Lying down and curling into the tightest ball he could manage, Simon fought back his angry, sad tears for as long as he could, wishing that he could see his sister again, if only tell her how sorry he was that he had ever forgotten her. If only to tell her that he loved her and he needed her. If only to tell her that he had no idea what was going on and he was scared.
He knew now there was no one he could trust, no one. Not his parents, not his friends, not his co-workers – no one. He was alone, broken by his inability to remember his life. His mind was shattered by fragments of memories that were sharp and unyielding and flooded him with emotions he was not prepared to handle.
Finally, at a loss, Simon cried himself to sleep, hoping he might one day see his sister again.
River could not sleep. Simon’s pain called out to her, loud and unrelenting in her head. She sat in the farthest corner of the room she could find, her hands wrapped around the sides of her head, wishing she could push his pain away. But it would not leave her.
She had tried to reach out to him, to reassure him that everything would be okay, that she was here now, but it hadn’t done any good. He was not ready for that yet, he wasn’t ready to admit he needed help – he wasn’t even ready to fully admit she existed.
Crying tears of pain and sorrow, River rocked slightly, trying to bury the pain. She felt a light hand touch the top of her head and looked up to see Jayne’s concerned face gazing back at her. “River, darlin’, what’s the matter? Is it Simon?”
S he could only nod, her agony too intense for her to form words. Sobbing now, she again buried her face against the wall. She had to stop the suffering, she couldn’t take it. Barely aware of her own actions, she began to lightly bang her head against the wall, the physical pain of the movement, preferable to the mental anguish she was suffering now.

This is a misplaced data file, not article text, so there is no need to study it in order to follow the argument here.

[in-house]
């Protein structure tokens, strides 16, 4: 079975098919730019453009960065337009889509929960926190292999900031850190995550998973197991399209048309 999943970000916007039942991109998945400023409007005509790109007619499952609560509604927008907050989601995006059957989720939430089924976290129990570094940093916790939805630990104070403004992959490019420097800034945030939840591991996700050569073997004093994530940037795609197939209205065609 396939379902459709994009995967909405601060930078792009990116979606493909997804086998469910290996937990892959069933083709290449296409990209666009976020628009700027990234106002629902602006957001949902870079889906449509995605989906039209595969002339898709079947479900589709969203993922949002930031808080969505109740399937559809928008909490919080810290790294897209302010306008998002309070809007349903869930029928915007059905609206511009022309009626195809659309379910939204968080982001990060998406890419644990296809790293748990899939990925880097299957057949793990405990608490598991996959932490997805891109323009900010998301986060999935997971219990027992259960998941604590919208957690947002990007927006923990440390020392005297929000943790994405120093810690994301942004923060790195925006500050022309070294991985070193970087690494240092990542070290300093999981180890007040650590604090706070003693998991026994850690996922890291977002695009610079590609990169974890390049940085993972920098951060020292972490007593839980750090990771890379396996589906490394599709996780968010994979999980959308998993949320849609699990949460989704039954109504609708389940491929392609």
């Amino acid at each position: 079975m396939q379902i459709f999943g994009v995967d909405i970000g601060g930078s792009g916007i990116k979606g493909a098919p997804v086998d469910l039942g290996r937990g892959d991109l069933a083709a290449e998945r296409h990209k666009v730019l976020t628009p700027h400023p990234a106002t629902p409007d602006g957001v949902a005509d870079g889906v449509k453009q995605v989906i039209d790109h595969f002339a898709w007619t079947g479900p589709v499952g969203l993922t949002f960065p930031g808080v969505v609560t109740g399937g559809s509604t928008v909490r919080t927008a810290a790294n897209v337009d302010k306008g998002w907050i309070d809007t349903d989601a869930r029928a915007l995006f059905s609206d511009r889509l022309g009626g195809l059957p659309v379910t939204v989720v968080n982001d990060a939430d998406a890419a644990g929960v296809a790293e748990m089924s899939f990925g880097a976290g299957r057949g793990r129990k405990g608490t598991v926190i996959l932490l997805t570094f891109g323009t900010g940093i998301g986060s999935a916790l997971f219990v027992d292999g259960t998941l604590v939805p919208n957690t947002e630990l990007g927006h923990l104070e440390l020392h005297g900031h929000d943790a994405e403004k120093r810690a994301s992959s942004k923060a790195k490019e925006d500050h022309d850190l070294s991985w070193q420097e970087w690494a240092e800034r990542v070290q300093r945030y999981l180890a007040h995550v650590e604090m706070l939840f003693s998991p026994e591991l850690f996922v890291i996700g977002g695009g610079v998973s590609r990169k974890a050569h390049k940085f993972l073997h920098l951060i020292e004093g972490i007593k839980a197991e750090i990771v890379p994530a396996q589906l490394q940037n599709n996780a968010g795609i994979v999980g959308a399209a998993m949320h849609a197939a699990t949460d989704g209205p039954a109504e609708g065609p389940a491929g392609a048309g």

But Jayne would have none of that. Reaching over, he wrapped an arm around her and brought her to lean against his chest. River let him, too tired to fight. She cried for a few more minutes, this time digging her fingernails into her scalp deep enough to draw blood.
And then in an instant, the pain receded. It was not gone, but it had faded and River realized Simon was asleep. Releasing a shaky sigh of relief, River slumped against Jayne’s chest, too exhausted to say anything for several moments. When she did finally find her voice, she barely recognized it. “Sorry, Jayne.”
“What’ve you gotta be sorry fer,” he asked gently, continuing to rock her.
“I woke you up,” she answered, turning her still tear-filled face to him. “You need your sleep.”
“I don’t need sleep, ifn’ you don’t,” he challenged. Rewarded with a slight smile, he felt brave enough to ask, “What was happenin’?”
River stifled a whimper at the memory and then said quietly, “He was remembering and he didn’t want to. Remembering me.” She started to cry again just a few tears running down her face, but the sight broke Jayne’s heart, a heart he had thought was long ago made impassable.
Not knowing what else to do and not exactly sure what it would solve, Jayne leaned down and kissed her, on the mouth, something he had vowed to never do again, although at this very moment, he could not remember why. And to his great surprise, she kissed him back.
Reaching a hand up to lay against her small cheek, Jayne brushed his lips over hers, coaxing her more fully into the kiss. Placing her own hand behind his head, she pulled him to her, making it impossible for him to not trace her lower lip with his tongue, before hers joined him and the kiss reached an impassioned pitch.